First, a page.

The ability to work in and lead large organizations built confidence in my own professional skill sets, as well as the ability to draw the maximum effort from each member of a team to accomplish a mission or assignment. My military experiences directly influenced my civilian career and the ability to be successful. 

 

Rickie Daniels, Facility Operator II (North Carolina)

Military branch: United States Marine Corps

Rank: Lance Corporal

Years served: Four years active duty

Most interesting deployment/assignment?

Most interesting deployment was with a Joint NATO exercise that took place in Norway in the winter. We had to take winter training for months beforehand. The Norwegian people I had the pleasure of meeting were fantastic hosts and very polite to the American troops.

What does it mean to you to be a veteran?

I’m proud to have had the opportunity to serve in the Marine Corps and help safeguard the freedoms we have in the USA.

How has being a veteran affected you professionally?

Being in the military taught me respect and responsibility, which I put to use in my personal and professional life to this day because they serve me well. 

 

Stephen Dunnahoe, Corporate Development Coordinator (Texas)

Military branch: United States Coast Guard

Rank: Logistics E-4

Years served: Six years total (four years active, two years reserve), 1978–1984

Most interesting deployment/assignment?

A year at Coast Guard Air Station Kodiak Alaska and being able to visit the Aleutians.

How has being a veteran affected you professionally?

It has taught me fidelity, integrity, zeal, honor and obedience.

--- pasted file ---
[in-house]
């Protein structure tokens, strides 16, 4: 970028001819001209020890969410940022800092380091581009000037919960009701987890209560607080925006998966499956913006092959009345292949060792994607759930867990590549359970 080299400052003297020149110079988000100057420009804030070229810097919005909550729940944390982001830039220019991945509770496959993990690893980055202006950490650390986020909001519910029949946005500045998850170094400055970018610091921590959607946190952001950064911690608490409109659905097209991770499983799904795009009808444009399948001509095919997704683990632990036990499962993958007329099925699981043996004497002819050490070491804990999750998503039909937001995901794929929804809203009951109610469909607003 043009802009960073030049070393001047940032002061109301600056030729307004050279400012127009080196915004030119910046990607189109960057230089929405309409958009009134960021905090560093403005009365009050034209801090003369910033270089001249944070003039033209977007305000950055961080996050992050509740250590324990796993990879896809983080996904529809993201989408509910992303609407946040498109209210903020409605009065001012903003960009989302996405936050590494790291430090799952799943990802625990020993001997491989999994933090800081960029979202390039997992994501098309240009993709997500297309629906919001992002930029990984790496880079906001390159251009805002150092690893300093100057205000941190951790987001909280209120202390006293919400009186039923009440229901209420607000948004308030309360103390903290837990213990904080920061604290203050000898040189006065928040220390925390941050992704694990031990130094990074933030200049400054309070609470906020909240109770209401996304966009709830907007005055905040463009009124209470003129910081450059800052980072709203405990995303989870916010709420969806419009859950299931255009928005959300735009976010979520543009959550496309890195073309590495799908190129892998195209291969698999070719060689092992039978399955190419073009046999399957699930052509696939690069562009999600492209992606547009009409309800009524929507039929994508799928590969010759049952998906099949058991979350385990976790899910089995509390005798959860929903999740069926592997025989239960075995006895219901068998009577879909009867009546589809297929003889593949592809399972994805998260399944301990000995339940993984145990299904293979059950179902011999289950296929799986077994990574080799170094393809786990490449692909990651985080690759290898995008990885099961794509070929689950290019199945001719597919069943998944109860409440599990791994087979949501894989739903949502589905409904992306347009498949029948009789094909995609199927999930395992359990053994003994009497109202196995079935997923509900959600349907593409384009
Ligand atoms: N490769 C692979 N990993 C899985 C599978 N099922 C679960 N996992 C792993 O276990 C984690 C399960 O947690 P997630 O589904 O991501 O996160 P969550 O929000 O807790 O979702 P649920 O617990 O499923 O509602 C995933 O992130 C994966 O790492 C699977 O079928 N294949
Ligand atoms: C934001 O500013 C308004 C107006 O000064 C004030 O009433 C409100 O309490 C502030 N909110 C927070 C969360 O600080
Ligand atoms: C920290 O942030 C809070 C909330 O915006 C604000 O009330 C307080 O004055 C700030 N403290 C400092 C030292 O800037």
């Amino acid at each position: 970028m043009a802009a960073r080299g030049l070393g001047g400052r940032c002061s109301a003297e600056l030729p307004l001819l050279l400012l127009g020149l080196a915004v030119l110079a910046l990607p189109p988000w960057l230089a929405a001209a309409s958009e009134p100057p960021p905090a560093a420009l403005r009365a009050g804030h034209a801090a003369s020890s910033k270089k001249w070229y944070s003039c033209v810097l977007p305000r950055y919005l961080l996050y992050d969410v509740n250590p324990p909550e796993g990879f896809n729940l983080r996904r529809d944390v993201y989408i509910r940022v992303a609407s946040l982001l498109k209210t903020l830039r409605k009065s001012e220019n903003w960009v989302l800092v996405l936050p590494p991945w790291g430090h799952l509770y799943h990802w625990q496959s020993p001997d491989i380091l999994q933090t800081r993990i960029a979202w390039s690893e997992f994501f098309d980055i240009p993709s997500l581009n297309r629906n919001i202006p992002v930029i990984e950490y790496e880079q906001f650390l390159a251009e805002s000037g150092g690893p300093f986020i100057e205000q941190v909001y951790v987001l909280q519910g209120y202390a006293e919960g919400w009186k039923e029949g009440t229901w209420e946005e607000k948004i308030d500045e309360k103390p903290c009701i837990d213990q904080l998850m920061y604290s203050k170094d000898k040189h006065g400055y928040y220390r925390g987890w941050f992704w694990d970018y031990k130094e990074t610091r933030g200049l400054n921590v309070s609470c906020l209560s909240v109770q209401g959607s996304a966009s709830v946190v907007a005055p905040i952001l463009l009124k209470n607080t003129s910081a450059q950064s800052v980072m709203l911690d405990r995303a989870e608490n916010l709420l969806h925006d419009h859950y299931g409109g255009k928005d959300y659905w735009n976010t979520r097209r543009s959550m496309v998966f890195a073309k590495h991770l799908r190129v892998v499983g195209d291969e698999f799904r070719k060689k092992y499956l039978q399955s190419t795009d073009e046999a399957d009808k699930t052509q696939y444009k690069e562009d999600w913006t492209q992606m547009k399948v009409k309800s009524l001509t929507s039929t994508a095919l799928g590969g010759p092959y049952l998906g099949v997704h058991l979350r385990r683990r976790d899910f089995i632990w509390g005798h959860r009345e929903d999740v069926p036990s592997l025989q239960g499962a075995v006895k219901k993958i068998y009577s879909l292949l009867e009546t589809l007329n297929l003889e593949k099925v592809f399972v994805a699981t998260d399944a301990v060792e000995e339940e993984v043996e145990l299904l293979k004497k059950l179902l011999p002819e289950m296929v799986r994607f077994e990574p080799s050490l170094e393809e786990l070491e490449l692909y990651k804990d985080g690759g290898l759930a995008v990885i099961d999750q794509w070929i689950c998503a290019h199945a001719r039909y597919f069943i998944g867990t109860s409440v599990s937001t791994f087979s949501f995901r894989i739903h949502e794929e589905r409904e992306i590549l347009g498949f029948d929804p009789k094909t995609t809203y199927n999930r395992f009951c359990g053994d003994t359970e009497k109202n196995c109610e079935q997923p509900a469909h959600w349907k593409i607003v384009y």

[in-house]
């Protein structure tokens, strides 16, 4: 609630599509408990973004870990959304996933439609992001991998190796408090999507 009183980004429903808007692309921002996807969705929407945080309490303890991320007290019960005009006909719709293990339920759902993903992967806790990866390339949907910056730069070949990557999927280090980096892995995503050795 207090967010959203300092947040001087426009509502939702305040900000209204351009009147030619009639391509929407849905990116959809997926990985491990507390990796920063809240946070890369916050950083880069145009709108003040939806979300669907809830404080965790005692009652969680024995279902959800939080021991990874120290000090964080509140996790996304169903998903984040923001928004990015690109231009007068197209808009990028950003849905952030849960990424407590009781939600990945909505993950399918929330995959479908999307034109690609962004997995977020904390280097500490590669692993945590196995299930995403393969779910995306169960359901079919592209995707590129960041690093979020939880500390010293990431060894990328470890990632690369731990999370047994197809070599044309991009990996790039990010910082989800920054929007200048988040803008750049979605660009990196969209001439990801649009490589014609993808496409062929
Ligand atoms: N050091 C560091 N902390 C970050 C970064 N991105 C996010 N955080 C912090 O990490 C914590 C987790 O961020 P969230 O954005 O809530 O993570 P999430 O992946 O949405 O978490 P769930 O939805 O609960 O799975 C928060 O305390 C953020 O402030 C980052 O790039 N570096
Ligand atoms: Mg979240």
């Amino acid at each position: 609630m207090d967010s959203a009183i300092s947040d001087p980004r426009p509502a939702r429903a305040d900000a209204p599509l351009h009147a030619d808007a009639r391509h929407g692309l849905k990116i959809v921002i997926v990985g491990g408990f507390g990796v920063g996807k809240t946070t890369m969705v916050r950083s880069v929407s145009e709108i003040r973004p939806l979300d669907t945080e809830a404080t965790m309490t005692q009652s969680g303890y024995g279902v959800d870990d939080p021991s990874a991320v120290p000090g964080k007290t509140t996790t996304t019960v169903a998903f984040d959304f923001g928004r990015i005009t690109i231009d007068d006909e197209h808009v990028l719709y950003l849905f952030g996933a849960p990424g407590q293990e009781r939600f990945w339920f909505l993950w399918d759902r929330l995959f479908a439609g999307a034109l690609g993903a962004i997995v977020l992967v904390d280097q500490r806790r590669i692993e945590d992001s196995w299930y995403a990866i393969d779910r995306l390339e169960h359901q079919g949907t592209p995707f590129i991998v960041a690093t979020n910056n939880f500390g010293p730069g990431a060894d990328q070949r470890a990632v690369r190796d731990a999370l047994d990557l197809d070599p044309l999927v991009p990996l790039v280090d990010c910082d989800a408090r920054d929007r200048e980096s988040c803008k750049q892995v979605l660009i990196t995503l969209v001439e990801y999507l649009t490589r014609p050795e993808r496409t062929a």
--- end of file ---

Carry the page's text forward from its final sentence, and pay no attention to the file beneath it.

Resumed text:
Kirklyn Fields, Facility Operator II (North Carolina)

Military branch: United States Marine Corps

Rank: Sergeant

Years served: 13 Years with an Honorable Discharge

Most interesting deployment/assignment?

I am a Veteran of the Gulf War (Desert Shield and Desert Storm).

 

Charles Meloche, Operator 1 (Indiana)

Military branch: United States Army Military Police

Rank: E-4 (Specialist 4)

Years served: Three years active duty and three years) reserve duty

Most interesting deployment/assignment?

I was stationed at Fort Gordon, Georgia for all three of my active duty years. My most interesting duty was military prisoner escort to places such as Fort Leavenworth KS (the big house) andFort Riley KS (Retraining Prison).

What does it mean to you to be a veteran?

I come from a military family and I am very proud of my family’s military history and am proud to have done my part in serving this great nation. Veterans Day is special to me, but I also try to honor veterans all year round. 

Brent C. Reeh, CTX Area Manager (Texas)

Military branch: United States Air Force Reserves

Rank: Master Sergeant (E-7)

Years served: 21

Most interesting deployment/assignment?

Most interesting deployment was to NATO Air Base Aviano AFB, located in northeastern Italy.  

What does it mean to you to be a veteran?

Although I spent more than 20 years in the armed service, I have a difficult time considering myself  a veteran - maybe it’s because I consider myself too young to be a veteran? The real veterans are those who didn’t return from the war. It’s about duty, honor, love of country, sacrifice and respect. I proudly served my country for what I was trained to do.